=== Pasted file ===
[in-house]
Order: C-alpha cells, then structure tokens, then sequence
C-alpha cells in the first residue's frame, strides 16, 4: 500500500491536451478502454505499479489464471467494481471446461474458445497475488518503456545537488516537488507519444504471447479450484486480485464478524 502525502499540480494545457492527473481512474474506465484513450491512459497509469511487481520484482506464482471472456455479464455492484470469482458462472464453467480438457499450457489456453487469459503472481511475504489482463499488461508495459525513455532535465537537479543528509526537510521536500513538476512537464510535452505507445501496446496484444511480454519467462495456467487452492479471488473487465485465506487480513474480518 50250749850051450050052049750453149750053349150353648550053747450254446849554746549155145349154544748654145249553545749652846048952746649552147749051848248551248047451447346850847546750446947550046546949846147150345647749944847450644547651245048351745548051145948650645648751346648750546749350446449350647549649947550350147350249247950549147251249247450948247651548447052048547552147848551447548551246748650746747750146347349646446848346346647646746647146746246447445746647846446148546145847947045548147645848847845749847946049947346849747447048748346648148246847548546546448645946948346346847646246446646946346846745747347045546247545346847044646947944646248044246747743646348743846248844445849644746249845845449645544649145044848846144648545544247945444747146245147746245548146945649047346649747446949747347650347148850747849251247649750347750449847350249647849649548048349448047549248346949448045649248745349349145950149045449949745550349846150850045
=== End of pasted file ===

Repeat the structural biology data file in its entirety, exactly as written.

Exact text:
[in-house]
Order: C-alpha cells, then structure tokens, then sequence
C-alpha cells in the first residue's frame, strides 16, 4: 500500500491536451478502454505499479489464471467494481471446461474458445497475488518503456545537488516537488507519444504471447479450484486480485464478524 502525502499540480494545457492527473481512474474506465484513450491512459497509469511487481520484482506464482471472456455479464455492484470469482458462472464453467480438457499450457489456453487469459503472481511475504489482463499488461508495459525513455532535465537537479543528509526537510521536500513538476512537464510535452505507445501496446496484444511480454519467462495456467487452492479471488473487465485465506487480513474480518 50250749850051450050052049750453149750053349150353648550053747450254446849554746549155145349154544748654145249553545749652846048952746649552147749051848248551248047451447346850847546750446947550046546949846147150345647749944847450644547651245048351745548051145948650645648751346648750546749350446449350647549649947550350147350249247950549147251249247450948247651548447052048547552147848551447548551246748650746747750146347349646446848346346647646746647146746246447445746647846446148546145847947045548147645848847845749847946049947346849747447048748346648148246847548546546448645946948346346847646246446646946346846745747347045546247545346847044646947944646248044246747743646348743846248844445849644746249845845449645544649145044848846144648545544247945444747146245147746245548146945649047346649747446949747347650347148850747849251247649750347750449847350249647849649548048349448047549248346949448045649248745349349145950149045449949745550349846150850045